Saif I believe you said in an interview that 'I don't have faith in Pakistan'. It has generated huge reactions from all over, including Pakistani celebrities as well.
Saif Ali Khan (SAK): I don't even know what I said. I don't know if I said 'I don't have faith in Pakistan' or whether I said 'I don't have faith in all of Pakistan'. But most of the comments that I made have generally been pro-Pakistan. But nobody picked it up! I've said that the Pakistani Censor Board has their own pressures, we also ban films, the media sometimes makes it difficult for them to give their point of view etc. But the only thing that got picked up is 'I don't have faith in Pakistan' and that too, it's completely out of context. Read the rest of the paragraph and you'll realize that the comment is fine. And I quite stand by what I am saying. When the Americans make a war movie and if they tell a story about Germans, there's no issue out there. But here, we tell a story about people with whom we're at war; we have to take their support. So that's a very mixed up thing. The relationship is quite complicated. They are friends but when we are telling a story of enmity and that they are the enemy, they are offended.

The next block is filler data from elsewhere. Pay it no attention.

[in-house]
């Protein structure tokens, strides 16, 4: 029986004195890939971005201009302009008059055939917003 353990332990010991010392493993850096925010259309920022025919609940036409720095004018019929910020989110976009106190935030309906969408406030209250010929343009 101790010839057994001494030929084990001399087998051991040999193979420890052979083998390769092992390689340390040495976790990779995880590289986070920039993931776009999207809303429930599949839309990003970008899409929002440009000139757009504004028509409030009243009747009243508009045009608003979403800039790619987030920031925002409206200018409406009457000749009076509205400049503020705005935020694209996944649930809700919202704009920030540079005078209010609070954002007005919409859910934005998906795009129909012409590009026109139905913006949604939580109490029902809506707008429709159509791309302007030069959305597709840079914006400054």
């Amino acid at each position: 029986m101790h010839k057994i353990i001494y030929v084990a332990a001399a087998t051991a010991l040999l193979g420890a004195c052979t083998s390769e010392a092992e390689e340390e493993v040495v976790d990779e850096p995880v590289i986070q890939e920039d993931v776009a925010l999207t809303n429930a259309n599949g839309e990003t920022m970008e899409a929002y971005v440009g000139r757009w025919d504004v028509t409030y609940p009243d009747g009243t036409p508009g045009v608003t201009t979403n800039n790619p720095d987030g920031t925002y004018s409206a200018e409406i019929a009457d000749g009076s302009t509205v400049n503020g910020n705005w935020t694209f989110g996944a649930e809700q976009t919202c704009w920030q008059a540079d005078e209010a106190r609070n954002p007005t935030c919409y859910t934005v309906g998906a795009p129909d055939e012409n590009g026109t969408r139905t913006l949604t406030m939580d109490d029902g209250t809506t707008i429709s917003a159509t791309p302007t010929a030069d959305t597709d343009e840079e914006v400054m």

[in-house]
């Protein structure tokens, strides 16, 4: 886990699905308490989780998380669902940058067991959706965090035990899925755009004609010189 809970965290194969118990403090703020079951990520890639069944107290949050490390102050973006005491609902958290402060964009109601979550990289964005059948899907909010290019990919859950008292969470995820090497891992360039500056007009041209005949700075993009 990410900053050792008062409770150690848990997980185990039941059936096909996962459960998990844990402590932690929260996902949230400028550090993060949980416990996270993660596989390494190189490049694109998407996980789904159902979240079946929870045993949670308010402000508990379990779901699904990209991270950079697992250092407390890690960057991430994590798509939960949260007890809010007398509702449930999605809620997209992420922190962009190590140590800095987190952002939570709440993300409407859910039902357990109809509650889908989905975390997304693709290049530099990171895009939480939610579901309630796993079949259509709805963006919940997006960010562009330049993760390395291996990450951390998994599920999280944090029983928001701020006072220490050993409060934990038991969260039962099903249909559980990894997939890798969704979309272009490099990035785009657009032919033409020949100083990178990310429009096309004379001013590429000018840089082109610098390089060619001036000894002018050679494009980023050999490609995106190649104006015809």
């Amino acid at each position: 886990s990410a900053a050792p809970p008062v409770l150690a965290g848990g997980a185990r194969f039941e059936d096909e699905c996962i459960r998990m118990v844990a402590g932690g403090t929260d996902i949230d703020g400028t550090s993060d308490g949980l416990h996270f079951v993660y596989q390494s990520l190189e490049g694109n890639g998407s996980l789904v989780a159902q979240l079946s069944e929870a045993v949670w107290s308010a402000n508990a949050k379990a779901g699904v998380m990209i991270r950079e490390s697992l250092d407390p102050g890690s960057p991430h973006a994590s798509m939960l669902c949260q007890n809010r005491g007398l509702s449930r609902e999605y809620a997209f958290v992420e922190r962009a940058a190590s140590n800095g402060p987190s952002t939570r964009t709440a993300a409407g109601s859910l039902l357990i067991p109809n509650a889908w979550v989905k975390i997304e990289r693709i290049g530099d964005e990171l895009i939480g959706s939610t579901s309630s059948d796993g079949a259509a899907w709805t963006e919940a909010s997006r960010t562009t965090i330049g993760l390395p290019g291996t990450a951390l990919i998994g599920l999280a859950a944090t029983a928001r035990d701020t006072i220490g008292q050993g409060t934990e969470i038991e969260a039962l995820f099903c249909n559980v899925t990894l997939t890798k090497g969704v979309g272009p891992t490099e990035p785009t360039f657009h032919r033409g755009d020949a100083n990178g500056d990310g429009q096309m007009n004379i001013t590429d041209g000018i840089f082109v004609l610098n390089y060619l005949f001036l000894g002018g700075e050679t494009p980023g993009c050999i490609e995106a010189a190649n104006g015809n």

Kabir Khan (KK): We see Pakistan as one big mass and this reflects in news channels debates as well. We are not able to distinguish that there are elements. There's the army, there is the intelligence, there is what is called 'deep state' which has the elements of terrorism and then there's the general population. So an attack one of those elements should not be considered as an attack on the whole country. So when Saif says that he does not have faith in Pakistan, he doesn't mean that he does not have faith in the people of Pakistan. We are talking about in the context of the fact that when a film like Phantom goes into being judged by the establishment, we do not have faith that the establishment will let this film pass.
SAK: The point was all about censorship. Sometimes, we don't agree with our Censor Board.
KK: We've banned their films also.
Sohaila Kapur's character is wonderfully sensitive. She represents the angst of common Pakistanis tortured by the menace of terrorism.